3. “My parents are bad at it which means they didn’t teach me how to get too at it.” — the moment you stop letting someone else dictate how good or bad you are and will ever get at something is the moment you relinquish control. Control and permission to excel at something and be great. You are not your parent’s legacy, instead you can foster your own legacy at leading an incredible personal financial life. Yes, you may not have been dealt an incredible hand, but you own how you play that hand out. I will also in the same breathe be the the first to admit that my parents are incredible with their finances, that everything I know and everything I told true is because of them.

4. “People with a financial background have an upper hand.”

5. “Personal finance is a place you get to.” — in reality, it’s a journey not a destination and you have to be kind, gentle, and patient with yourself as you grow and go through this journey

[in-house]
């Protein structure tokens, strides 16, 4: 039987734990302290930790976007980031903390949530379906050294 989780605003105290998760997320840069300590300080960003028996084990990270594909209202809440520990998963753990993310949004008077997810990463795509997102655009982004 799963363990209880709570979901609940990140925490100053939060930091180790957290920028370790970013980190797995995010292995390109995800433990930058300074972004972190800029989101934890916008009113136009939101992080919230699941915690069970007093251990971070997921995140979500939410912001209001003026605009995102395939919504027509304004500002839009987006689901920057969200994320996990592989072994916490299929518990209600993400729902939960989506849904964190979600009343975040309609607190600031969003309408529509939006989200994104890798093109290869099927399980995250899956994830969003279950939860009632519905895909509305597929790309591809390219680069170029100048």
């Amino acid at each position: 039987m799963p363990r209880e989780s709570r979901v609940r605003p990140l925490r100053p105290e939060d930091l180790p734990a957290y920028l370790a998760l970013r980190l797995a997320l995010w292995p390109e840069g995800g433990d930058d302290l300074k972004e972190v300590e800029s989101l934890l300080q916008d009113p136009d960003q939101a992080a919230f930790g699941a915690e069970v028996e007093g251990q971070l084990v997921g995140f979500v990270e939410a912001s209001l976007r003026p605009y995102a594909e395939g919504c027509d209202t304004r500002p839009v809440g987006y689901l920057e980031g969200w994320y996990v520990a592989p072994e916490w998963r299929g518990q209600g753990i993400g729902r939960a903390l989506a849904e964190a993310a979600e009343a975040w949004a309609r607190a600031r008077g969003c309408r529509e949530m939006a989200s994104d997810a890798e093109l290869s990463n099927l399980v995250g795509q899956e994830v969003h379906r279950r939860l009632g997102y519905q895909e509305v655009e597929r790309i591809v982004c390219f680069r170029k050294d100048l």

6. “There’s a “right” way to do personal finance” — and by right way we mean there are right strategies to take on i.e. spend less then you earn, but the things that work for your neighbour, friend, etc. might not work for you. It’s easy to get caught up in the perfectionist side of things, that if you live your life according to the success plan that worked for someone else it’ll work for you, however in reality our lives are all so unique.

7. “I’m older now, its too late.” — its never too late

8. “Caring about personal finances is only for those with lower incomes.”

9. “If I made more money I wouldn’t have any financial worries or problems”. —Don’t look for external solutions to an internal problem

10. “Everyone else around me is living large, why can’t I?”

11. “It feels like my debts will never get paid off, why even try or start?”

12. “I tried the personal finance thing and it didn’t work.” — Trust yourself — trust yourself that you’ll have the ability to succeed